April 17 2014 Latest news:
Adam Aiken, Editor
Thursday, December 23, 2010
Pensions are just for older people, surely? Wrong. It’s never too early to start saving for your retirement.
"Pensions are a great way to save for your children’s future, especially as they are incentivised by the taxman. Every £80 you pay in is automatically topped up to £100, giving your child’s savings an immediate boost."
Saving for retirement is a hot topic that shows no sign of going away. With older people living longer, it is more important than ever to make your own provision for when you retire.
Whether it’s a case of making sure you have opted in to your employer’s occupational pension or taking out a private pension in order to supplement your state income in retirement, it’s crucial to take action early if you want to avoid living on a pittance during your twilight years.
The problem is that many people think it’s a problem that can be left for tomorrow – and as we all know, tomorrow never comes. Others take the view that whatever will be will be, and retirement is something that will look after itself if and when it ever arrives.
It’s hard enough persuading some adults to think about their retirement, so what hope is there for younger people?
Well, one answer is to drum the importance of pensions into our children – and it’s never too early to start. Although pensions are usually viewed as something for adults, there is no reason why saving can’t be started when our children are very young. That is what Tammy Parnell is doing for her daughters, Maya and Eleanor (pictured above).
Last year, Mrs Parnell, from Norfolk, took out pension plans for both girls, and she is saving £20 a month for each of them – something she will continue to do until they are 18.
Those relatively small amounts will quickly build up. Should the girls continue making similar contributions until they turn 65, they can each expect a pension pot that could pay them about £30,000 a year during retirement.
Of course, £30,000 will be worth a lot less in real terms in 65 years’ time – perhaps £5,000 or £6,000 in today’s terms – but Mrs Parnell’s case shows how a little bit of forward planning can have startling results.
And as the years tick by, it’s likely that Eleanor, four, and two-year-old Maya will be able to increase their monthly pension contributions significantly, boosting their retirement pots further.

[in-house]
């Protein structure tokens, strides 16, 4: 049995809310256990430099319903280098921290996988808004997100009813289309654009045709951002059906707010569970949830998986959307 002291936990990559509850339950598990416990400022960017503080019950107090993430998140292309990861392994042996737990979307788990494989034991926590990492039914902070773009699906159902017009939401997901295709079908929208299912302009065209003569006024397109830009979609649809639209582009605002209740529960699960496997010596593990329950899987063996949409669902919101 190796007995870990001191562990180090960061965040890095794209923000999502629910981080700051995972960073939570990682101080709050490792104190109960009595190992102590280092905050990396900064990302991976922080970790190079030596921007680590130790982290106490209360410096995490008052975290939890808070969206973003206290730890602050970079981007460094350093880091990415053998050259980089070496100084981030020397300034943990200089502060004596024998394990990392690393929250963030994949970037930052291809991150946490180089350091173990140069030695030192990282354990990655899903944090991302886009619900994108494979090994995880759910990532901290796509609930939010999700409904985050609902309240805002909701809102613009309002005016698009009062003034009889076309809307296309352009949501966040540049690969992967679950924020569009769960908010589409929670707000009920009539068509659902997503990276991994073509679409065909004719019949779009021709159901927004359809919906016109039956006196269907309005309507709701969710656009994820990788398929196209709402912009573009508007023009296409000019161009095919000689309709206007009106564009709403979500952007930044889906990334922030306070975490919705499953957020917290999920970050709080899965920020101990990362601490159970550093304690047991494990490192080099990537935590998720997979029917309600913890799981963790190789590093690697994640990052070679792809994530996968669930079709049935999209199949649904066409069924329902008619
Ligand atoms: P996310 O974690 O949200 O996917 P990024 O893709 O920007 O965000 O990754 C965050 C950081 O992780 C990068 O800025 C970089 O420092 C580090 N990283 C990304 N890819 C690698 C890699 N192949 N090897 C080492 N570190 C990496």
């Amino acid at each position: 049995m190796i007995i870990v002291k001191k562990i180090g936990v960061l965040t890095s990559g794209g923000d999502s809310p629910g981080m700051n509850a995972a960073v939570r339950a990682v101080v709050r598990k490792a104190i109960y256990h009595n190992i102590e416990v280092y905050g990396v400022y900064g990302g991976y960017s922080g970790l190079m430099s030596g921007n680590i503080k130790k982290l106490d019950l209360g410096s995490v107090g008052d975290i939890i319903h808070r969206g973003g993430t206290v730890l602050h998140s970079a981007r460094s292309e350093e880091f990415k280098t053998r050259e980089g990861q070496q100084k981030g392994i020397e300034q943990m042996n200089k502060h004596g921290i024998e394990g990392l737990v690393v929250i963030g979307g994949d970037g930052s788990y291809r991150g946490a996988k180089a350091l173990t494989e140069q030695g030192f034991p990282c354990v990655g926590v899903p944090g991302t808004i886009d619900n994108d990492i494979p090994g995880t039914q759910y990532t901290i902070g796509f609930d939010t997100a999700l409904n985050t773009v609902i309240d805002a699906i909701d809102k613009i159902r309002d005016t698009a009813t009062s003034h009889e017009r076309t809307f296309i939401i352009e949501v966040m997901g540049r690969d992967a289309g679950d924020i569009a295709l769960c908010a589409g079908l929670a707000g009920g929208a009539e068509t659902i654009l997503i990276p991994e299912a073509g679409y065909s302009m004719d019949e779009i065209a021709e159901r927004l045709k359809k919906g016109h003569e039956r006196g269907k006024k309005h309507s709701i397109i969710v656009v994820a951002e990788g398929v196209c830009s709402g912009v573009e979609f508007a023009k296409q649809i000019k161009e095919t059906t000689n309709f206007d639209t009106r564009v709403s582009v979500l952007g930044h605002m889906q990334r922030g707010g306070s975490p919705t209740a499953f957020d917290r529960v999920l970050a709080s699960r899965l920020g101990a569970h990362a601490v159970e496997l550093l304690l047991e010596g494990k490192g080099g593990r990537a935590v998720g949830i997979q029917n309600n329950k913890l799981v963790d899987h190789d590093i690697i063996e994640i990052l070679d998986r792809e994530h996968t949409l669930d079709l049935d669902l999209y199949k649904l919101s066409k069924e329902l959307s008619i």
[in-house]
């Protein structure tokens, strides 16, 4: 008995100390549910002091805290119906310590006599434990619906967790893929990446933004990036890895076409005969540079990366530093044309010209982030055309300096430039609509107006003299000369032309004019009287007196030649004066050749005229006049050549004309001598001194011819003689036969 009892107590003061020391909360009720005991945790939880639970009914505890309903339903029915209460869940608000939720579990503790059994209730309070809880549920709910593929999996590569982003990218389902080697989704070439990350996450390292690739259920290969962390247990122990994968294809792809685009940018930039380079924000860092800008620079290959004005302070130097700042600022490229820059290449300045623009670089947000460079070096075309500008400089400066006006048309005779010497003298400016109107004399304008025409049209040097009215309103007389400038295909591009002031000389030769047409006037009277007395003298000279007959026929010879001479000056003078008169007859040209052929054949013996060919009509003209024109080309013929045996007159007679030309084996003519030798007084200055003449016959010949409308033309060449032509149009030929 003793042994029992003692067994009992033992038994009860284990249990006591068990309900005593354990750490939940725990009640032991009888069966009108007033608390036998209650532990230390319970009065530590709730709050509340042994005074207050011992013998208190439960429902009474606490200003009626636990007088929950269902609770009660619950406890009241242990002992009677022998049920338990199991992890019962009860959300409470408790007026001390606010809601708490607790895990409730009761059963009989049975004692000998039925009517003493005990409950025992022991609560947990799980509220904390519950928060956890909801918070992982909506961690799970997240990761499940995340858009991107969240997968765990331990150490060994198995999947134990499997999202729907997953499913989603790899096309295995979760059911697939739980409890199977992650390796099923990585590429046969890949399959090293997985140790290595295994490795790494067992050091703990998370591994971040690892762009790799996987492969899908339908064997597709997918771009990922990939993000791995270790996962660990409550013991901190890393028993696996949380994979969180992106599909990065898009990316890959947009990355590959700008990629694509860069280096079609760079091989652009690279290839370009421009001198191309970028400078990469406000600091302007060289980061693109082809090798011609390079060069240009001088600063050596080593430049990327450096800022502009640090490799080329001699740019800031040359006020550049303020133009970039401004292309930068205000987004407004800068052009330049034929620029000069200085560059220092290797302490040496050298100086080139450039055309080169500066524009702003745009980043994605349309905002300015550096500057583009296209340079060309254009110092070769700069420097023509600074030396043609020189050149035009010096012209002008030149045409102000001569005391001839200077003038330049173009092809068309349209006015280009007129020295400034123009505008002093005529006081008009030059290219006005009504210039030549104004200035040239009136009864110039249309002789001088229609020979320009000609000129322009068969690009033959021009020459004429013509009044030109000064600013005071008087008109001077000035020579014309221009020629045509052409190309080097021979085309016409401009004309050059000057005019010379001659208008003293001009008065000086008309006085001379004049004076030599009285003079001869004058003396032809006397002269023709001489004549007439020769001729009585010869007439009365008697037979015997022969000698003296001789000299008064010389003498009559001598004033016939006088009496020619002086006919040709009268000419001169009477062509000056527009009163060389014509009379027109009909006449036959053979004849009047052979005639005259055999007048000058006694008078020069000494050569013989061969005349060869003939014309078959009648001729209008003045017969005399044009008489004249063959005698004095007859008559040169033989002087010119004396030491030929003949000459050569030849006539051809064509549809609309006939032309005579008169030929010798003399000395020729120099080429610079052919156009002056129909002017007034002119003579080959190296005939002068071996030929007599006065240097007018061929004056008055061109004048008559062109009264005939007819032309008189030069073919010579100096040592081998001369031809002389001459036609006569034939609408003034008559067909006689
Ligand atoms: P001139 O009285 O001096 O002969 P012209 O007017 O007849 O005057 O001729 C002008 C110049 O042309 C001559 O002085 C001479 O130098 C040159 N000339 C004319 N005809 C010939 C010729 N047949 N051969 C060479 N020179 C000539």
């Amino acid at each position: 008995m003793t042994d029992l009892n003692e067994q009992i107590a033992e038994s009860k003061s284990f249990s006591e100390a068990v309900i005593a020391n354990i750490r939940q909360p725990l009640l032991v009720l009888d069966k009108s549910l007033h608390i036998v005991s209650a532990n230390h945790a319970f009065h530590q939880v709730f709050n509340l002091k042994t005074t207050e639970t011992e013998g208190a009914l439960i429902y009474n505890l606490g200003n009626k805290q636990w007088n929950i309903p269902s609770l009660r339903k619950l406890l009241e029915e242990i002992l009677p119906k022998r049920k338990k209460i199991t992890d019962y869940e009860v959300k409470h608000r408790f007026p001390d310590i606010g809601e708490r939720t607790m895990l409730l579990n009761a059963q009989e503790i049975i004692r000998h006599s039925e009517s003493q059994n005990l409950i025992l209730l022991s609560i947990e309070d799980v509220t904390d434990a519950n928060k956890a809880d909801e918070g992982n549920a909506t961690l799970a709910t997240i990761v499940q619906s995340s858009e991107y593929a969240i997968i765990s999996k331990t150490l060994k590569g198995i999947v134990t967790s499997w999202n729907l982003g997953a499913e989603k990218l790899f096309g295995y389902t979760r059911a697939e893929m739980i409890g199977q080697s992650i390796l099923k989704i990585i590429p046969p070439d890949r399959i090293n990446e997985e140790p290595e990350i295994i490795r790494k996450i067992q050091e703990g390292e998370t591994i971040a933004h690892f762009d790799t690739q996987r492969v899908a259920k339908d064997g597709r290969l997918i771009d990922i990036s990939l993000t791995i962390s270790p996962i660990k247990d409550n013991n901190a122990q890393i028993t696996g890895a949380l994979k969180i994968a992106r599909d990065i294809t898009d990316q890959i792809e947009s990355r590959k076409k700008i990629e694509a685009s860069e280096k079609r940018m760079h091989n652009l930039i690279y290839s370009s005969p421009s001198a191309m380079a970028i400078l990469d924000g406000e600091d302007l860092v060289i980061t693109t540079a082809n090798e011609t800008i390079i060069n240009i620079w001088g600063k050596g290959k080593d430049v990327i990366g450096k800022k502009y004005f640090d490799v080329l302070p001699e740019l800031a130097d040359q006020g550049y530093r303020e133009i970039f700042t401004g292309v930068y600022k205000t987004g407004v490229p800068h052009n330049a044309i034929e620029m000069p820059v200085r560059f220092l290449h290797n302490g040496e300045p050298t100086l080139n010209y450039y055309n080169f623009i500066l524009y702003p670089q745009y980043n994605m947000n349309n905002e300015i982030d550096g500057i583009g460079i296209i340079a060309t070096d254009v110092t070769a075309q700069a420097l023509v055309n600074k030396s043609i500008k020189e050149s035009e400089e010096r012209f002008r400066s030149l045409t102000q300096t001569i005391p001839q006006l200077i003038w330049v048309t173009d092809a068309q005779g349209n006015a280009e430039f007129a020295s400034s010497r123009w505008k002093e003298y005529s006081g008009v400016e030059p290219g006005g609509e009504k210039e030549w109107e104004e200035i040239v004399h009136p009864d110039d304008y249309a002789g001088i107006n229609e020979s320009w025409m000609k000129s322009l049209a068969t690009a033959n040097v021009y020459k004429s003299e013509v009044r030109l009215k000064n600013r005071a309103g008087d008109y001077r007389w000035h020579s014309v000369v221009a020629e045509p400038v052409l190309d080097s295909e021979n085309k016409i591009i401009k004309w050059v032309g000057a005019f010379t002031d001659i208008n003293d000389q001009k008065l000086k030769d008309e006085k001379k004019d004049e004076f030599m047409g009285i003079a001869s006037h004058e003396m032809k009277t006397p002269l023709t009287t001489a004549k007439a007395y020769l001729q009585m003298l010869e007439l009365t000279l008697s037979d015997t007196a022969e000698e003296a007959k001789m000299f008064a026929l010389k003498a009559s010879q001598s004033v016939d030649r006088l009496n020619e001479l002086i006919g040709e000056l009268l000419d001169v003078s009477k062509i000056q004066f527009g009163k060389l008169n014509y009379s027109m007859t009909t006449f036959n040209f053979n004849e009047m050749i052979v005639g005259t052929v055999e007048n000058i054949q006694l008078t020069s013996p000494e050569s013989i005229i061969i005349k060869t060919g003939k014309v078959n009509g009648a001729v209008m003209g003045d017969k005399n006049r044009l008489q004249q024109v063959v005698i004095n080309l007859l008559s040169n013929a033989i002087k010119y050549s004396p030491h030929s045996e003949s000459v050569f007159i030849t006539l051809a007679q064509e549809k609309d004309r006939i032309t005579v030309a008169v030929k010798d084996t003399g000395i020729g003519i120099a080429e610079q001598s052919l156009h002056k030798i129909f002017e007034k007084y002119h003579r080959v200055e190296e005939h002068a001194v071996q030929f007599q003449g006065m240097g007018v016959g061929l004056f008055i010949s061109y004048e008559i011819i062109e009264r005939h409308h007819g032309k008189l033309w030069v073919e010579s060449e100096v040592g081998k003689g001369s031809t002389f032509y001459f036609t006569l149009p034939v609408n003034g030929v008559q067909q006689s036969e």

“I came across the idea of starting a pension for children when they are very young from my financial adviser,” said Mrs Parnell.
“It turned out that he and his colleagues, and apparently a large number of other financial advisers, have begun pensions for their children at a very young age.
“Feeling that if it must be good for financial advisers it should be good for me, I found that even quite small contributions into a pension from when a child is very young can equate to quite large sums of money in the future.”
Mrs Parnell, a partner at law firm Clapham & Collinge, added:
“Most people taking up pensions don’t do so even when they are 18. They are more likely to begin when they are in their late 20s or early 30s. My children therefore will have about a 30-year advantage in respect of pensions.
“Pensions fall in and out of favour and many people have become disillusioned when their pension pots did not pay out what they were expecting. But this is a very long-term investment over probably 65-plus years and so should ride out the vagaries of the markets.”
Philip Cockrell, of independent financial advisers Investing Ethically, said the actions of Mrs Parnell and her husband Richard were symptomatic of a wider trend among parents and grandparents.
“Some of our clients benefit from quite generous final salary pensions, but with the demise of these schemes they are becoming concerned about how their children and grandchildren will cope when they come to retire,” he said.
“It is possible for parents and grandparents to set up and contribute to a stakeholder pension for children. The maximum contribution each tax year is £2,880, which the government increases to £3,600 once the 20pc tax relief is added.
“But a pension can be set up with as little as £16 net per month, which is probably more realistic for many parents and grandparents.”
A stakeholder pension is a personal pension that comes with built-in standards, including low charges and payment flexibility.
Andrew Edge, of Lovewell Blake Financial Planning, is another fan of pension saving for children.
“Government actuary estimations put life expectancy at 91 for a female born today,” he said.
“As we are living longer, it makes good sense to maximise your pension – and the earlier you start saving, the more money you’re likely to have.
“Pensions are a great way to save for your children’s future, especially as they are incentivised by the taxman.
“Every £80 you pay in is automatically topped up to £100, giving your child’s savings an immediate boost.
“Then there is the opportunity to benefit from a lifetime’s stock market growth – even with the ups and downs in recent times, the FTSE All Share Index is still more than 800pc higher than it was 25 years ago.
“This will give children a great head start on saving for their future, and could set them up for life when they retire.”
Mr Cockrell said the £30,000 a year estimate for the Parnell children was based on the pension fund achieving an average return of 7pc a year. As ever with investments, nothing is guaranteed. The income generated by a pension will depend on investment returns and annuity rates at the time of retirement.
But experts and advisers agree that it’s never too early to start saving for retirement – particularly given the tax breaks on pension contributions – and the sooner you start, the more comfortable you are likely to be in later life.